At presentation, 50% of T cell acute lymphoblastic leukemia (T ALL) cases harbor activating mutations of the NOTCH1 transmembrane receptor, virtually all of which have also sustained deletions of the CDKN2A (INK4A-ARF) locus. Although the concordance of these genetic anomalies has been well documented, its basis remains unclear. The CDKN2A gene cluster encodes two structurally and functionally distinct tumor suppressors, p16INK4A and p14ARF (p19Arf in the mouse), the activation of which modulates the activities of the retinoblastoma protein and p53, respectively, to induce cell cycle arrest and/or apoptosis in response to oncogenic stress. A novel approach for modeling T ALL in the mouse now reveals that the ability of Arf to suppress Notch1-induced tumors is conferred at a specific stage of T cell development. Bone marrow cells or thymocytes transduced with a vector encoding the constitutively active intracellular fragment of NOTCH1 (ICN1) together with green fluorescent protein (GFP) were cultured ex vivo under conditions that support T lymphocyte differentiation and proliferation. These cultures were quickly dominated by early T cell precursors that expressed Thy-1 but not B cell or myeloid markers, and which produced a rapidly fatal CD4+/CD8+ (”double-positive”) T ALL when transferred into healthy, non-irradiated syngeneic mice. A phenotypically identical disease resulted upon infusion of the transduced cells into athymic nude mice, demonstrating that the deregulated ICN1 signal is sufficient to drive T cell development to the CD4+/CD8+ stage without any requirement for input from the thymic microenvironment. In recipients of bone marrow-derived ICN1+, Arf+/+ progenitors, T ALLs arose at high frequency, retained the Arf locus, but universally failed to express p19Arf. In turn, T ALLs initiated with bone marrow-derived ICN1+, Arf-/- donor cells exhibited only a modest acceleration of disease progression. In marked contrast, retention of the intact Arf locus in thymocyte-derived ICN1+ donor cells significantly prolonged disease latency and decreased tumor penetrance, indicating that Arf tumor suppression can be activated in thymic progenitors, but not in their less mature bone marrow precursors. Polycomb complexes epigenetically silence the Ink4a-Arf locus in primitive hematopoietic progenitors and early T cell precursors, preventing p19Arf expression and licensing a robust proliferative response to ICN1 signals. However, the locus is subsequently remodeled before T cells reach the double-positive stage, and its activation enables the Arf-p53 axis to cull T cells exposed to aberrant ICN1-induced oncogenic signals. In order to directly demonstrate that ICN1 overexpression in thymocyte-derived progenitors can induce the Arf locus, thymocytes from a homozygous Arf-GFP “knock-in” mouse were transduced with a vector encoding ICN1 and cherry-fluorescent protein (CFP), cultured short-term, and infused into healthy recipient mice. Notably, the Arf-GFP allele, while functionally null, expresses GFP in lieu of p19Arf when the cellular Arf promoter is induced. Healthy syngeneic recipients of ICN1/CFP, ArfGfp/Gfp donor cells developed CFP-marked T ALLs that co-expressed GFP, providing direct evidence that Arf is induced during thymus-derived leukemogenesis in vivo. Notably, Arf-induction not only provides p53-dependent elimination of incipient tumor cells but also generates a selective pressure for the emergence and survival of rare clones that have sustained Arf deletions. We reason that deletion of INK4A-ARF observed in human NOTCH1-induced CD4+/CD8+ T ALL strongly argues for the obligate induction of the locus at an earlier stage of T cell maturation. Our mouse model recapitulates this requirement, and should provide a useful platform to further elucidate disease mechanisms and potential therapies in T ALLs arising in nonirradiated mice that retain hematopoietic and immune functions.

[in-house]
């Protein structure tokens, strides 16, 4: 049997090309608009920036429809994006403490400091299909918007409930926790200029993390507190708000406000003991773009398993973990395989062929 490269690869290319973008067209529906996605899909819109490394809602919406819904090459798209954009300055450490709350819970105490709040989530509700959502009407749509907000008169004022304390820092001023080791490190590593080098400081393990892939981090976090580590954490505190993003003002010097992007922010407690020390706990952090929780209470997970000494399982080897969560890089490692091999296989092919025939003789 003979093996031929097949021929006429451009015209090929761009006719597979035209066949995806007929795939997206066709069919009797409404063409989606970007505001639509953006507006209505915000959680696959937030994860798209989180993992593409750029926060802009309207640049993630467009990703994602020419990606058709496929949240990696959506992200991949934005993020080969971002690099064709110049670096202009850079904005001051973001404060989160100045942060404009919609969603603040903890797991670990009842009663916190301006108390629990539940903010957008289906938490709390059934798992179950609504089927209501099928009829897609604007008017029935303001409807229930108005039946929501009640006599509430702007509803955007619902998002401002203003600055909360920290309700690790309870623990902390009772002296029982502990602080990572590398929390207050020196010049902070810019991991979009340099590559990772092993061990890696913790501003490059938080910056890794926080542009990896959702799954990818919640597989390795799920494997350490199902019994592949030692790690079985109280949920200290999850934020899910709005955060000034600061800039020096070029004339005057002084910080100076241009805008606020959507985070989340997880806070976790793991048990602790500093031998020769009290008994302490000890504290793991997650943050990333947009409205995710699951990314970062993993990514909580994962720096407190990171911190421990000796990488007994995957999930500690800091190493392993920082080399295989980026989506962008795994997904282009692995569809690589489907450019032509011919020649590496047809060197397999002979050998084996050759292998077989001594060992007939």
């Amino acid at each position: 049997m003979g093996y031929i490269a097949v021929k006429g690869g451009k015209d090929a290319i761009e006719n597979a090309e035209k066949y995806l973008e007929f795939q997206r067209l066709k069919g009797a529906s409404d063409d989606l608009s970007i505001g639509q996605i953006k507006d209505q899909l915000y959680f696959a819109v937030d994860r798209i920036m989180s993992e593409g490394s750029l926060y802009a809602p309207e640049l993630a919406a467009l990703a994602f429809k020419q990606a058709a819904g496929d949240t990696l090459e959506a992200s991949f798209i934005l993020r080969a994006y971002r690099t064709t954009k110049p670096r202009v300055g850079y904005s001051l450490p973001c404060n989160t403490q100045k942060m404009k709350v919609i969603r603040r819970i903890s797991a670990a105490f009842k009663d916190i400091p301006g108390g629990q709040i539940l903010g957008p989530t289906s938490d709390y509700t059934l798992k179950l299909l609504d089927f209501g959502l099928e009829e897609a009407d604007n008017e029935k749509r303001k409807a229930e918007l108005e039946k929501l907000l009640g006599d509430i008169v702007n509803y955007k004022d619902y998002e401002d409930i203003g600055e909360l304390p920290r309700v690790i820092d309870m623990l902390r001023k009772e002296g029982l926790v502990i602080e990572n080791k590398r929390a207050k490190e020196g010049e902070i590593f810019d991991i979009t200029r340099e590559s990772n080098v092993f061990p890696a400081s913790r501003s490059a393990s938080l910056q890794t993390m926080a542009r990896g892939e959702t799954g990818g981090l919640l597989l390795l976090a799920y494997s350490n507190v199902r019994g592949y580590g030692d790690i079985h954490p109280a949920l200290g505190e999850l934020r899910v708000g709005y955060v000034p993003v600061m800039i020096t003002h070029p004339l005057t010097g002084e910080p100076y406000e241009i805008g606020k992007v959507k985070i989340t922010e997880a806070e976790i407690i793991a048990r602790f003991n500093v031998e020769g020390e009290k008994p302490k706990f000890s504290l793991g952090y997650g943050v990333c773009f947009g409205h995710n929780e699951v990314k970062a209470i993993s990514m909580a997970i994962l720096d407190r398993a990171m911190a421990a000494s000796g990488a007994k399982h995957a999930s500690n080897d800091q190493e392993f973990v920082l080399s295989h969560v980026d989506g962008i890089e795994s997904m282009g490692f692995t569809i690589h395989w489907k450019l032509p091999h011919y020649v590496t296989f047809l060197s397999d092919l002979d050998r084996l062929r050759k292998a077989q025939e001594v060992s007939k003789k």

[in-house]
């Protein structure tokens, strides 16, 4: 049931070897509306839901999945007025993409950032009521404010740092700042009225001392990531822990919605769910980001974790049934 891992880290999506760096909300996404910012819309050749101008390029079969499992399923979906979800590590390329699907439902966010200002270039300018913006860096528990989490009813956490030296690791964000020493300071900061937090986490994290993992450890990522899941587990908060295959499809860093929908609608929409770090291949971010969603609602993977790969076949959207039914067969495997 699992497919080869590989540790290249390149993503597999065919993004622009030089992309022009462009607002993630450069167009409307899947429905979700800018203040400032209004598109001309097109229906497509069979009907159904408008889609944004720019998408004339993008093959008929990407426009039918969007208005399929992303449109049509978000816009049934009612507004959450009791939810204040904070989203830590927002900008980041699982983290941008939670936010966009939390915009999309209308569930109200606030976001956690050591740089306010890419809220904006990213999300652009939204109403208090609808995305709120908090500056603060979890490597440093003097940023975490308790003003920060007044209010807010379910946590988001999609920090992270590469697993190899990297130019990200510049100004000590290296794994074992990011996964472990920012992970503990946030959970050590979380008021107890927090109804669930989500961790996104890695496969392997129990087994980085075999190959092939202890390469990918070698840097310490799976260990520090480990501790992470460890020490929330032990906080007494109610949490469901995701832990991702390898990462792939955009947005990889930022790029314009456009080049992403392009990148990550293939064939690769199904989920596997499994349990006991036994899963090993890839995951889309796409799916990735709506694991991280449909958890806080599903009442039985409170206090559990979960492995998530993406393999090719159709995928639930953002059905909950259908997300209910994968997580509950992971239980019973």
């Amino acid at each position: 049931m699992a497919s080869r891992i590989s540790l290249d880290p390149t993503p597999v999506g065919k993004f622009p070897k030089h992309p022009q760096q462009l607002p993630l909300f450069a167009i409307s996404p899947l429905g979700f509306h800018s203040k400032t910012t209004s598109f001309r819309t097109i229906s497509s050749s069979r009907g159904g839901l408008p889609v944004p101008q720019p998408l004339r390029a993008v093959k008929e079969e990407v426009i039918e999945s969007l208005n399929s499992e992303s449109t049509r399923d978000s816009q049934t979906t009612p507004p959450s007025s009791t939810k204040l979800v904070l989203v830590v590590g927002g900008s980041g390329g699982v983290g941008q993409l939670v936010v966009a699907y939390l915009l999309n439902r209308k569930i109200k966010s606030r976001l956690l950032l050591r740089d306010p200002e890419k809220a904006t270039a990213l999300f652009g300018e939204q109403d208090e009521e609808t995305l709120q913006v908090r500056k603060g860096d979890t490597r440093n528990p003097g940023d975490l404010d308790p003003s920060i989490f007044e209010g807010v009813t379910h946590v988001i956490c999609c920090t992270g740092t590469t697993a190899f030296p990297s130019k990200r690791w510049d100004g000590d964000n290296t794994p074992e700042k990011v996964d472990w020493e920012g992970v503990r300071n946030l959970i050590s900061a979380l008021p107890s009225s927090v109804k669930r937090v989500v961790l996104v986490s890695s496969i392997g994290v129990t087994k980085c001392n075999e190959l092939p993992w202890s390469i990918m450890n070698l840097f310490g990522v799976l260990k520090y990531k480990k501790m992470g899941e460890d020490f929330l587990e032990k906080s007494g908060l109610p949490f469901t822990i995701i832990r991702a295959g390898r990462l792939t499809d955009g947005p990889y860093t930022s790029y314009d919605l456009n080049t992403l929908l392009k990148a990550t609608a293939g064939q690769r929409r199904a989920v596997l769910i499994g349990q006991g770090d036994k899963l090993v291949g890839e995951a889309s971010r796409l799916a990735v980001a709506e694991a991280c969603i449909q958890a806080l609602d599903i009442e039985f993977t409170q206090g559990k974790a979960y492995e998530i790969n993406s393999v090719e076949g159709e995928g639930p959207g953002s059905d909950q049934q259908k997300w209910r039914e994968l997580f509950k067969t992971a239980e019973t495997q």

No relevant conflicts of interest to declare.
Asterisk with author names denotes non-ASH members.